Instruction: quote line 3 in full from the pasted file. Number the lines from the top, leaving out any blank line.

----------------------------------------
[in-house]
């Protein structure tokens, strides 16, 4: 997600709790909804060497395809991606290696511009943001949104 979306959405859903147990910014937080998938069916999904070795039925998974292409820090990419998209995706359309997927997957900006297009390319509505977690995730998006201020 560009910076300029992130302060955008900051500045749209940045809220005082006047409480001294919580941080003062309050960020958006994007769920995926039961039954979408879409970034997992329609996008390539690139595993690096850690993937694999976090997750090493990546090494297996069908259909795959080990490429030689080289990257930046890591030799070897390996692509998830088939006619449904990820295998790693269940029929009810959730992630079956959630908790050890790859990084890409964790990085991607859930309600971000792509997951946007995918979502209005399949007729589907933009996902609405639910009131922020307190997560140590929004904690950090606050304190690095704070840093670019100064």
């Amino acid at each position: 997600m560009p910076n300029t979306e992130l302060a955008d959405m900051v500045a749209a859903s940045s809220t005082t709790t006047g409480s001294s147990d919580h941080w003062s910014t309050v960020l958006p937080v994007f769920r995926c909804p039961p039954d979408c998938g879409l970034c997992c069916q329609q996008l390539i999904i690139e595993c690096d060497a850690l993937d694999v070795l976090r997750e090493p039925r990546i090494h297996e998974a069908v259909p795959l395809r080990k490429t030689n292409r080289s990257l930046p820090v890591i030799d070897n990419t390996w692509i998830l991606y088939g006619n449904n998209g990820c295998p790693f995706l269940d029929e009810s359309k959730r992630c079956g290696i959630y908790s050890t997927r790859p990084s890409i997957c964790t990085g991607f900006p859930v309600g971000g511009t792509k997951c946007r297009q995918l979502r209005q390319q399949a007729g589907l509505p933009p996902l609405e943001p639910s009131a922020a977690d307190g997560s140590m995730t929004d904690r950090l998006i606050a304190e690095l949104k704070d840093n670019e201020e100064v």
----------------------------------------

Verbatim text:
């Amino acid at each position: 997600m560009p910076n300029t979306e992130l302060a955008d959405m900051v500045a749209a859903s940045s809220t005082t709790t006047g409480s001294s147990d919580h941080w003062s910014t309050v960020l958006p937080v994007f769920r995926c909804p039961p039954d979408c998938g879409l970034c997992c069916q329609q996008l390539i999904i690139e595993c690096d060497a850690l993937d694999v070795l976090r997750e090493p039925r990546i090494h297996e998974a069908v259909p795959l395809r080990k490429t030689n292409r080289s990257l930046p820090v890591i030799d070897n990419t390996w692509i998830l991606y088939g006619n449904n998209g990820c295998p790693f995706l269940d029929e009810s359309k959730r992630c079956g290696i959630y908790s050890t997927r790859p990084s890409i997957c964790t990085g991607f900006p859930v309600g971000g511009t792509k997951c946007r297009q995918l979502r209005q390319q399949a007729g589907l509505p933009p996902l609405e943001p639910s009131a922020a977690d307190g997560s140590m995730t929004d904690r950090l998006i606050a304190e690095l949104k704070d840093n670019e201020e100064v």